Global Affairs Canada appears set to create a “brand” for international development funding, a move that sends the wrong message about aid.
Global Affairs Canada recently unveiled a pilot “logo” for Canada’s overseas development assistance and set up public consultation and feedback. The site states that the new branding is to “raise awareness about Canada’s efforts to reduce poverty and build a more peaceful and prosperous world.”
Canada has never had any “branding” as such for its aid assistance. Always neatly ensconced in the Canada logo that cuts across the government as a whole, Global Affairs now seeks to “create a look to identify Canada’s international development work, here at home and abroad”.
This is one of the biggest problems of the global aid industry.
I have been part of this industry for 25 years as a non-white woman in and from a non-white developing country. Whenever an aid agency wants to “brand” itself, it means it wants more attribution and visibility. We have seen this in the case of the United States which brands its USAID logo as “from the American people.” The UK unabashedly followed suit when it rebranded its Department for International Development logo in 2009 as UKaid “from the British people.” Thankfully, Canada has not yet qualified its aid as “from the Canadian people”.
This need for branding goes inherently against the principles of aid and development, where the focus should be on priorities of what aid is meant to address. Instead, these branding exercises demonstrate that Canada and other northern nations, want the world to give them a pat on the back. The inherent desire to take credit for helping the disadvantaged, is one that deeply pervades northern international aid institutions and the aid assistance psyche.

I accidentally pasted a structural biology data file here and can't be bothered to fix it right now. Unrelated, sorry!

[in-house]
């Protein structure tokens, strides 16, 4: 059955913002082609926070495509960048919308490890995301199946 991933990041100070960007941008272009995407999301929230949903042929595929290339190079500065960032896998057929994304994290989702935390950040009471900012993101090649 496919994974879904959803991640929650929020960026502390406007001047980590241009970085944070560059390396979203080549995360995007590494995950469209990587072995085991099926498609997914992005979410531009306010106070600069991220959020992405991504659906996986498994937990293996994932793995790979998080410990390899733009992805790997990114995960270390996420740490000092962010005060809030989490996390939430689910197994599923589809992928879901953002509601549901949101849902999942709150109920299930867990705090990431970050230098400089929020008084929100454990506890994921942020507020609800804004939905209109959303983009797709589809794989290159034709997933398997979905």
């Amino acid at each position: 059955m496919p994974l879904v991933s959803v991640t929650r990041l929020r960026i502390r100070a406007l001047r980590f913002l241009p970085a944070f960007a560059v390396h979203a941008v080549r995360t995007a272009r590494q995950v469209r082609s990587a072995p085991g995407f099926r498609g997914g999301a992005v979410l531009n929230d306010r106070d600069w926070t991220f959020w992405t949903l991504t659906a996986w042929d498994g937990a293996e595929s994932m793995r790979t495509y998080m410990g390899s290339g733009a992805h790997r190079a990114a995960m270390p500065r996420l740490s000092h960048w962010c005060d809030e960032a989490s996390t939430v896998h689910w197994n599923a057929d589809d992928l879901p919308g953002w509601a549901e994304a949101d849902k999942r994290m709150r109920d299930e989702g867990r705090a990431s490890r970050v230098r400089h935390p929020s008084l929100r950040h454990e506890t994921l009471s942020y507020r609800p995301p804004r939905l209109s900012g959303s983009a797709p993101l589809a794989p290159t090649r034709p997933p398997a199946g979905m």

Jeff Crisp, former head of policy development and evaluation at the United Nations High Commission for Refugees and a vocal critic of humanitarian branding, feels that aid agencies have been devoting too much effort and resources to branding, marketing and celebrity endorsement, uncritically occupying the techniques employed by the private sector advertising industry. “From their social media output, it is tempting to conclude that some are more interested in the image they project, as they are in fostering the participation of marginalized communities in decisions that affect their lives,” he says.
And just as advertisers have been criticized for sending wrong messages to their consumers, this also sends the wrong message both to Canadians, and to those the aid is directed towards. And in Canada’s case, it certainly could not have come at a worse time.
The marketing is possibly spurred by the pressure COVID-19 has put on the global aid assistance industry to deliver on its promises to its less privileged counterparts, as well as Prime Minister Trudeau’s preoccupation with bringing Canadian foreign policy onto the global stage. But it also comes at a time when Western aid itself is being questioned by many in less-developed countries. Calls for localization of aid practices and the decolonization of aid, are getting louder, with calls for northern donors to step back and provide more autonomy to their counterparts in receiving countries.